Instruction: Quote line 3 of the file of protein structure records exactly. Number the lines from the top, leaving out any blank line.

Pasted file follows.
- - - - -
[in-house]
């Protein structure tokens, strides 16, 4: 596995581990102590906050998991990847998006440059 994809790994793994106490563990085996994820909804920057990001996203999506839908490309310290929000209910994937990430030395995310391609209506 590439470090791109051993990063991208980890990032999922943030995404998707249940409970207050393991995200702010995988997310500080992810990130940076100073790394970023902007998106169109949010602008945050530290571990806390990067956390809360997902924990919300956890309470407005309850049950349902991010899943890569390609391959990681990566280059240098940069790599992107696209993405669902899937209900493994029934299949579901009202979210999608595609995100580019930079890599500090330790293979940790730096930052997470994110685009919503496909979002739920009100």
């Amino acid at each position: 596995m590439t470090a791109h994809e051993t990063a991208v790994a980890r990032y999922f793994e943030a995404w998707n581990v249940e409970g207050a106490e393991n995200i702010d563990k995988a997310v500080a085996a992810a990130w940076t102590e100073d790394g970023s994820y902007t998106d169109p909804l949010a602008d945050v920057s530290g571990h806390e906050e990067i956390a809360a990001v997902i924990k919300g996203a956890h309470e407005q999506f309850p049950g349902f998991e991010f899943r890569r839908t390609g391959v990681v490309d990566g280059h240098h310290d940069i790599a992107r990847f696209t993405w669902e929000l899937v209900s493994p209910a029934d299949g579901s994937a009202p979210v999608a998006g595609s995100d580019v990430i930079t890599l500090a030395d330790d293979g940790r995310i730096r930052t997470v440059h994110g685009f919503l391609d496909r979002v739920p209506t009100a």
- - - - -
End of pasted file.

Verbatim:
């Amino acid at each position: 596995m590439t470090a791109h994809e051993t990063a991208v790994a980890r990032y999922f793994e943030a995404w998707n581990v249940e409970g207050a106490e393991n995200i702010d563990k995988a997310v500080a085996a992810a990130w940076t102590e100073d790394g970023s994820y902007t998106d169109p909804l949010a602008d945050v920057s530290g571990h806390e906050e990067i956390a809360a990001v997902i924990k919300g996203a956890h309470e407005q999506f309850p049950g349902f998991e991010f899943r890569r839908t390609g391959v990681v490309d990566g280059h240098h310290d940069i790599a992107r990847f696209t993405w669902e929000l899937v209900s493994p209910a029934d299949g579901s994937a009202p979210v999608a998006g595609s995100d580019v990430i930079t890599l500090a030395d330790d293979g940790r995310i730096r930052t997470v440059h994110g685009f919503l391609d496909r979002v739920p209506t009100a």